Organ transplantation can provide important treatment benefits in a variety of situations. While a number of live donor procedures are now possible, procurement of organs from dead donors remains the mainstay of transplant programmes. However, cadaveric donation rates remain much lower than anticipated, and some patients who receive organs struggle to adapt to their new body. The reasons for this are not entirely explained by rational or logical means. This paper uses concepts drawn from magical thinking to try to explain some of the less apparent issues at play within the process of cadaveric organ transplantation, including both the donation and receiving of organs. Three themes are explored as potentially relevant: superstitions and rituals around death and the dead body, incorporation and the meanings attached to the transplanted organ, and survivor guilt. All three are shown to be relevant for some part of the transplantation process in at least a minority of cases. It is therefore suggested that focusing not only on the logical and scientific, but also on the ambiguous and magical may enhance the organ donation process and thus increase donation rates and the psychological adjustment of transplant recipients.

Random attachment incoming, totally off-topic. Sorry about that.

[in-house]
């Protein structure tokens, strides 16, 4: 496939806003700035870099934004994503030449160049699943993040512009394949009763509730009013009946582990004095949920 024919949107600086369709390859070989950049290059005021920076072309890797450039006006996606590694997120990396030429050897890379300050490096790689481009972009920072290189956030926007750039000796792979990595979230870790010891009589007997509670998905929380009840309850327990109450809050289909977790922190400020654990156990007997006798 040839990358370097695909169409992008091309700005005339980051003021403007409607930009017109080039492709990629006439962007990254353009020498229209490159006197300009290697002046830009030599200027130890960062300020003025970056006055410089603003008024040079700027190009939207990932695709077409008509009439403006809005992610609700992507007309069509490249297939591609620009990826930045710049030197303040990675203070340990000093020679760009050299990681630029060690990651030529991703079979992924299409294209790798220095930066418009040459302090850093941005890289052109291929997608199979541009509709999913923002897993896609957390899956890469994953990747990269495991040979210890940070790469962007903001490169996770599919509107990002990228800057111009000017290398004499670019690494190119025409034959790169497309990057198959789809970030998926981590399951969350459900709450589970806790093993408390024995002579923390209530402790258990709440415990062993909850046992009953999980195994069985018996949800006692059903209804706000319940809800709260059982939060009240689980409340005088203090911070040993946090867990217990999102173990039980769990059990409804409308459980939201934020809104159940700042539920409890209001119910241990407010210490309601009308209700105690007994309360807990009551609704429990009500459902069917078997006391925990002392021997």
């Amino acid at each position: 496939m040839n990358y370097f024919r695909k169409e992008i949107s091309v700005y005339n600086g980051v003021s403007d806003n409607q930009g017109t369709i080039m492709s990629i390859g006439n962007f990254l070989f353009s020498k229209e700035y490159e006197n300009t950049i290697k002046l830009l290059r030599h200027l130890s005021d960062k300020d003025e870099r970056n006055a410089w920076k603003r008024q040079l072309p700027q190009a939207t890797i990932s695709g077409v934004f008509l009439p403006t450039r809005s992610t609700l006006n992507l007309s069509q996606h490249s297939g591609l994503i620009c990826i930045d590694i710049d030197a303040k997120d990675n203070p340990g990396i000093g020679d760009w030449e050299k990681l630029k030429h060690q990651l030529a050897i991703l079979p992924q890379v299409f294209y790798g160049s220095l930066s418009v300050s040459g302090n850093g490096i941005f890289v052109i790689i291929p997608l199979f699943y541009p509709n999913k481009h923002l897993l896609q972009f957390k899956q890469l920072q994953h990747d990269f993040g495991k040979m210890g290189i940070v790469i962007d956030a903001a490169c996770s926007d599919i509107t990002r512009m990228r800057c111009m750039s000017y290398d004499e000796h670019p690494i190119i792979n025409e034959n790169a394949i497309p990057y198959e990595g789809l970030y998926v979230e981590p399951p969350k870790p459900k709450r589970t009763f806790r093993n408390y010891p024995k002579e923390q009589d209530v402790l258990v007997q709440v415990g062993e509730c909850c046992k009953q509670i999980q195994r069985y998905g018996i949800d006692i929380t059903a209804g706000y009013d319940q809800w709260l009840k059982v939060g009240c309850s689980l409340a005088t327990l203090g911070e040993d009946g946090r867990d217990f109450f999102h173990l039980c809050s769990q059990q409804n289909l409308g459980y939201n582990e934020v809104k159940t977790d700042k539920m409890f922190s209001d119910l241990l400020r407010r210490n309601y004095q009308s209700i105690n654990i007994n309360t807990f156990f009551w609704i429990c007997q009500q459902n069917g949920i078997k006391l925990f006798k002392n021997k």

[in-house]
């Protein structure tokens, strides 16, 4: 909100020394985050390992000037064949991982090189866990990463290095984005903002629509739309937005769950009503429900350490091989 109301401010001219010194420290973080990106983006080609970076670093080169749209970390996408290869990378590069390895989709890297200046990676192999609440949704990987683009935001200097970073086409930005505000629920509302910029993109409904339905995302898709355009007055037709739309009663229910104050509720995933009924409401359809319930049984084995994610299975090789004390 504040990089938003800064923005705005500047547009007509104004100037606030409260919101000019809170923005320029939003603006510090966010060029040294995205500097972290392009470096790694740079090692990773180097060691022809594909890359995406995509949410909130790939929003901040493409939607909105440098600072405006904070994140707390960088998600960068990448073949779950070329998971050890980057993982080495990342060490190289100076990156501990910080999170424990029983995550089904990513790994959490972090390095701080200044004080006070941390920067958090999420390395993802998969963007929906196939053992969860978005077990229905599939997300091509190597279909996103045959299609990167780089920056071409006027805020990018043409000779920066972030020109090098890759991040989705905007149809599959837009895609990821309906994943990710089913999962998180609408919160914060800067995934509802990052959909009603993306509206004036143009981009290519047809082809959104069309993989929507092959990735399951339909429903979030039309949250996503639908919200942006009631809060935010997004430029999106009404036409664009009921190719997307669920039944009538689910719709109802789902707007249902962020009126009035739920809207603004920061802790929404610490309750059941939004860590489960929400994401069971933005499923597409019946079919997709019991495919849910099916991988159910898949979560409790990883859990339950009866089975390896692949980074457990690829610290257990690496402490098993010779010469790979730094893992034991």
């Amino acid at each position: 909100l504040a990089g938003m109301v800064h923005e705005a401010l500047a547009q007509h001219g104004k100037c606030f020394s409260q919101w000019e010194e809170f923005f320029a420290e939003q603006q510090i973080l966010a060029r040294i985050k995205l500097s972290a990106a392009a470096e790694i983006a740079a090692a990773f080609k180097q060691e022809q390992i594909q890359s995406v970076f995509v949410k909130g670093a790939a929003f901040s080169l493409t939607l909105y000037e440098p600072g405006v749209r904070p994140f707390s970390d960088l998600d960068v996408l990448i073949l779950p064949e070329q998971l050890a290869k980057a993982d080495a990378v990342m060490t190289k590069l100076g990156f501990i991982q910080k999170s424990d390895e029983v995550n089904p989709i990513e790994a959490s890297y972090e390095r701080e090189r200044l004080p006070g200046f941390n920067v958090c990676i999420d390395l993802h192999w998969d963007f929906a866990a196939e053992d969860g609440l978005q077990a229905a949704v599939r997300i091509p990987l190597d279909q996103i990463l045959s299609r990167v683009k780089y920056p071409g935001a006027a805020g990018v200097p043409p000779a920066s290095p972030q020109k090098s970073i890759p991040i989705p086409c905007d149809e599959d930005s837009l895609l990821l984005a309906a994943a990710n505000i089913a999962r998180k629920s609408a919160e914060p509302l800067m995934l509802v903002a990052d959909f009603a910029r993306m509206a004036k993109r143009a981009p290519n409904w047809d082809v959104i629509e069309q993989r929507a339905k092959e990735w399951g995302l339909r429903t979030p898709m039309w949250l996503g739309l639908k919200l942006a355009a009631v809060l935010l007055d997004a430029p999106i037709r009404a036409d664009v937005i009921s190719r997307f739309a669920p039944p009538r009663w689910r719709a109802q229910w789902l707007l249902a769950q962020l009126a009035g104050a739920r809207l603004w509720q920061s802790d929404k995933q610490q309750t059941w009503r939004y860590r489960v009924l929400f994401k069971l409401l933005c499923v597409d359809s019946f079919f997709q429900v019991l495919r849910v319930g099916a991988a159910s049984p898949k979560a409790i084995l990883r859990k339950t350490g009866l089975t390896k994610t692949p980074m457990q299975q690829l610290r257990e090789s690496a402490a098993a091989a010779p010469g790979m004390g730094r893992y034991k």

Australian and New Zealand Journal of Psychiatry Vol. 44, Issue 10, p. 883-887